Vocalist finds a home in Shreveport Opera chorus
Shreveport vocalist Kimmie Perales’ first memory of singing was as a toddler with her grandmother.
“We would take a toilet paper roll and hook it to the dog leash to create the microphone,” Perales said with a laugh. "I would sing the ABC song."
At age 3, Perales survived a devastating car crash that left her with an incomplete spinal cord injury. Mostly wheelchair-bound, she devotes her life to singing: in the Shreveport Opera chorus, in area churches, and next year for the NBC show “America’s Got Talent.” Perales relocated from San Antonio four years ago because she found Shreveport to have a vibrant, accessible arts community.
“I have been, for the most part, very healthy. I think a lot of it has to do with being a part of these different productions and being able to go take lessons, and having such a wonderful teacher. A lot of it is in the mind,” Perales said.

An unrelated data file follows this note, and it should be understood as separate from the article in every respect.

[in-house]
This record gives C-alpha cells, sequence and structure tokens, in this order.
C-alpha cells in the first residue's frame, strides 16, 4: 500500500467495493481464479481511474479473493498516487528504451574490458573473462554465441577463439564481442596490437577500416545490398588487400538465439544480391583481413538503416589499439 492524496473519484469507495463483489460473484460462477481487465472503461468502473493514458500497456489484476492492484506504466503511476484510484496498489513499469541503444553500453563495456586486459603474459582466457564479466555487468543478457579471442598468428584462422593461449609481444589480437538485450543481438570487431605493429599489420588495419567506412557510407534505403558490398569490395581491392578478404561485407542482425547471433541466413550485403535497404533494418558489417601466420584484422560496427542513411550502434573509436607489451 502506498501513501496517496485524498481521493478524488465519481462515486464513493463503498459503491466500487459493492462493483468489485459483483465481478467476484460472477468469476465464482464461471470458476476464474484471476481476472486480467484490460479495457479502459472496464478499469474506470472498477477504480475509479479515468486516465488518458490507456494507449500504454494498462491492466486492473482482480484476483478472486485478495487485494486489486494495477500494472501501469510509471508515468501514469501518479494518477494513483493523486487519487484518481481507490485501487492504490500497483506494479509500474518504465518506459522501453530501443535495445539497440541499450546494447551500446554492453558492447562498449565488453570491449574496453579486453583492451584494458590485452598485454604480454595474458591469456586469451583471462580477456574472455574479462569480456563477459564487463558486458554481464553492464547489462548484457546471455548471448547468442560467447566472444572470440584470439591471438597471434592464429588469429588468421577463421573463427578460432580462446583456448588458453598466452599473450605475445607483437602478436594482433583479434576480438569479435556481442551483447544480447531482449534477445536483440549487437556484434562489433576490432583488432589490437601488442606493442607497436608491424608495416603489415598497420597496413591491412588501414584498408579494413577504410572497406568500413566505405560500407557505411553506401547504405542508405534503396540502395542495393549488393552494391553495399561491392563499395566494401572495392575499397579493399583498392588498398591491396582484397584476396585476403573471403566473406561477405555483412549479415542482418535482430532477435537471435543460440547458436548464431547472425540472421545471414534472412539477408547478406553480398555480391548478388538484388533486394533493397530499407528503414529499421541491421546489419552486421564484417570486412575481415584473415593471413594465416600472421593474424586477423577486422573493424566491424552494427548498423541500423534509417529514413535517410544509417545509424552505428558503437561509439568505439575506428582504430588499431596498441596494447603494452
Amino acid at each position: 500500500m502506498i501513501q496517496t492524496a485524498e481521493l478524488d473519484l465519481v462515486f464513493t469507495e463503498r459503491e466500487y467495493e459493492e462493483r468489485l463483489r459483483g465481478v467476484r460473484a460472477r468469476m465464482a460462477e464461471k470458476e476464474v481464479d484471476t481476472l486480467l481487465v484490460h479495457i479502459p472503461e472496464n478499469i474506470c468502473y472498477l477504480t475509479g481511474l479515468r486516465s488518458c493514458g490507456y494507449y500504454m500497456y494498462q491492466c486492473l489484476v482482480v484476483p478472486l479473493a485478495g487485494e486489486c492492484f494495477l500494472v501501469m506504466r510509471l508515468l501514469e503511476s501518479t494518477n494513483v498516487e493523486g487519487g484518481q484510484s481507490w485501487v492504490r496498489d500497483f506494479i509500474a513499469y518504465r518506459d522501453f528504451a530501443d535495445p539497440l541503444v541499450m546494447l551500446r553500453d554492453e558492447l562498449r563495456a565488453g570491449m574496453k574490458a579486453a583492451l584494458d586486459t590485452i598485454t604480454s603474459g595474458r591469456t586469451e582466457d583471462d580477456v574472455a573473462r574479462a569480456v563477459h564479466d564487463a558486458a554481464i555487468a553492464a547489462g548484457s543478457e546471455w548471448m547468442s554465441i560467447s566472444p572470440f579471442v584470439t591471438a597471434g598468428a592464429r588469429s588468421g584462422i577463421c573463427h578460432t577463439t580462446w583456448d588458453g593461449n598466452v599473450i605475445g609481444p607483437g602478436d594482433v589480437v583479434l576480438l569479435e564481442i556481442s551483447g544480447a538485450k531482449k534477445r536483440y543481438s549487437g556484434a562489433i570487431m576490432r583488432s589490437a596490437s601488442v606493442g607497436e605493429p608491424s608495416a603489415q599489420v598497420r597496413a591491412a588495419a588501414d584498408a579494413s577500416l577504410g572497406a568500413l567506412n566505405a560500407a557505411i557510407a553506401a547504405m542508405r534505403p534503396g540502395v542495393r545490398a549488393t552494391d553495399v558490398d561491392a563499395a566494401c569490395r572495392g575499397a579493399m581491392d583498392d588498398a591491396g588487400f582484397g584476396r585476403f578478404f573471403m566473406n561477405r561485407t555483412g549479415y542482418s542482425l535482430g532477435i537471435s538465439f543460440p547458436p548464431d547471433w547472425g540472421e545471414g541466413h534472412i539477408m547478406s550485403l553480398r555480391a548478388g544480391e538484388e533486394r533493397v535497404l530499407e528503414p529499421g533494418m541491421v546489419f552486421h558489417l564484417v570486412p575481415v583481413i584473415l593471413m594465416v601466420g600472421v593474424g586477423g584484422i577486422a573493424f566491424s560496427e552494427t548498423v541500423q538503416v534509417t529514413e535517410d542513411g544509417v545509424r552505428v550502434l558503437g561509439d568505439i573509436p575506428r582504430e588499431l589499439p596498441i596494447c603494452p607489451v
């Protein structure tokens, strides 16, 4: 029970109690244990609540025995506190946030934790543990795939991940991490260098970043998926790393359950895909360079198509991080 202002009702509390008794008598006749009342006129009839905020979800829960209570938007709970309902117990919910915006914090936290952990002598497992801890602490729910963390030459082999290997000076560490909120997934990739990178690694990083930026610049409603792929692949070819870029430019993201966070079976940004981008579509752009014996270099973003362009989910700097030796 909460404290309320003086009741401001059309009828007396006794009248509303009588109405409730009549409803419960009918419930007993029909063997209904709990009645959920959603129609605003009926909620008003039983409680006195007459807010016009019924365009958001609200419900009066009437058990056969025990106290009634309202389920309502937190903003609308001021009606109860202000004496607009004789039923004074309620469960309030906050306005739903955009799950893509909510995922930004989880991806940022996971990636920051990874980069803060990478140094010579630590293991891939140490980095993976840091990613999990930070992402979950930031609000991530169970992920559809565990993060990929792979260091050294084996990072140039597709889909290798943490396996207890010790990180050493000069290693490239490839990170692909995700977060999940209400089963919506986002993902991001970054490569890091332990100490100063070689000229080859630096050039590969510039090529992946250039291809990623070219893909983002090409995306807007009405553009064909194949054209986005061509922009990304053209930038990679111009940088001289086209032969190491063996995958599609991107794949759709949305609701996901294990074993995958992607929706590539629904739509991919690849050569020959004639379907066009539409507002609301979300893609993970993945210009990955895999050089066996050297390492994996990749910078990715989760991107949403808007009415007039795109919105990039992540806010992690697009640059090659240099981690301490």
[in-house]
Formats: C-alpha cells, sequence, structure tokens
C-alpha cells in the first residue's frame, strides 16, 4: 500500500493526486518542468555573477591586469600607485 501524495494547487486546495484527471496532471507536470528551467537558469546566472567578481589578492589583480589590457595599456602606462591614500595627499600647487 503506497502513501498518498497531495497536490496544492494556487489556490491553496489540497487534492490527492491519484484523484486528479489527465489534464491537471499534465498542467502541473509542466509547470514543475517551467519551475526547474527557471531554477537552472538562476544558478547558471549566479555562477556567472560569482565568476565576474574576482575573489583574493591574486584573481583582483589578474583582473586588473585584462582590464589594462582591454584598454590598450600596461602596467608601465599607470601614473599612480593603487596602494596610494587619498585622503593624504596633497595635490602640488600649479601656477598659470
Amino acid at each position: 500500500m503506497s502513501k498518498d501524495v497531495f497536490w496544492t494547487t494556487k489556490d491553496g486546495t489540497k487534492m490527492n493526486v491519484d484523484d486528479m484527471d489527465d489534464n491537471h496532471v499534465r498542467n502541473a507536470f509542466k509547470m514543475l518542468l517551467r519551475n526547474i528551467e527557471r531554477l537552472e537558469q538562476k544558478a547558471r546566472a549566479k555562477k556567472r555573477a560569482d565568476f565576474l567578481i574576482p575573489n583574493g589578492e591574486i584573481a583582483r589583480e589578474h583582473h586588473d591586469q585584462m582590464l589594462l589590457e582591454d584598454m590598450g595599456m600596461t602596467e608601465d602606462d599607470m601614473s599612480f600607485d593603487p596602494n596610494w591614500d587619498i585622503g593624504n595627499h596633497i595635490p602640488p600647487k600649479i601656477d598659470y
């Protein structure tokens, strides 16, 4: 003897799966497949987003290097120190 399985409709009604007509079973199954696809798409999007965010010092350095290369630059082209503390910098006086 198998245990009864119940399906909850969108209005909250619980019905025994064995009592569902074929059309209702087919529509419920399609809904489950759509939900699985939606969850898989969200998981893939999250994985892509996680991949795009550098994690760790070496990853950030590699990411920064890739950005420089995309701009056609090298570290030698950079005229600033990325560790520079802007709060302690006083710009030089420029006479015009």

Voice teacher Janice Aiken calls Perales a treasure and a quick study. She is learning to speak Italian and French to further her ability in opera singing. Aiken says she’s a leader in her chorus section.
“She is so engaged when she’s on stage. She’s a wonderful actress. She has such presence. I think people have just accepted that she is an asset to the chorus. They’re happy to have her. Plus, she’s fun,” Aiken said.
The 36-year-old is preparing to be in “Dead Man Walking” next year with, Aiken says, a coveted solo line. Perales says singing is a journey that isn’t limited by her mobility.
“Even if I’m sitting down all the time, I can still go on a journey and sing. Mentally, I just picture myself wherever that person is and what the songwriter wanted to convey, I’m able to feel that,” Perales said.
She encourages people with disabilities to not be afraid to try things and to follow their passion.
Aiken says she’s worked with many vocal students during her 20 years teaching, and Perales stands out with solid musicianship and ambition to pursue the next goal.
“Kimmie has come to the point where she is really tackling some very demanding repertoire,” Aiken said. “You have to grow into some of these things, too, and take it slow and allow your body to coordinate itself and encourage that coordination to support something you’re pushing the envelope a little bit with.”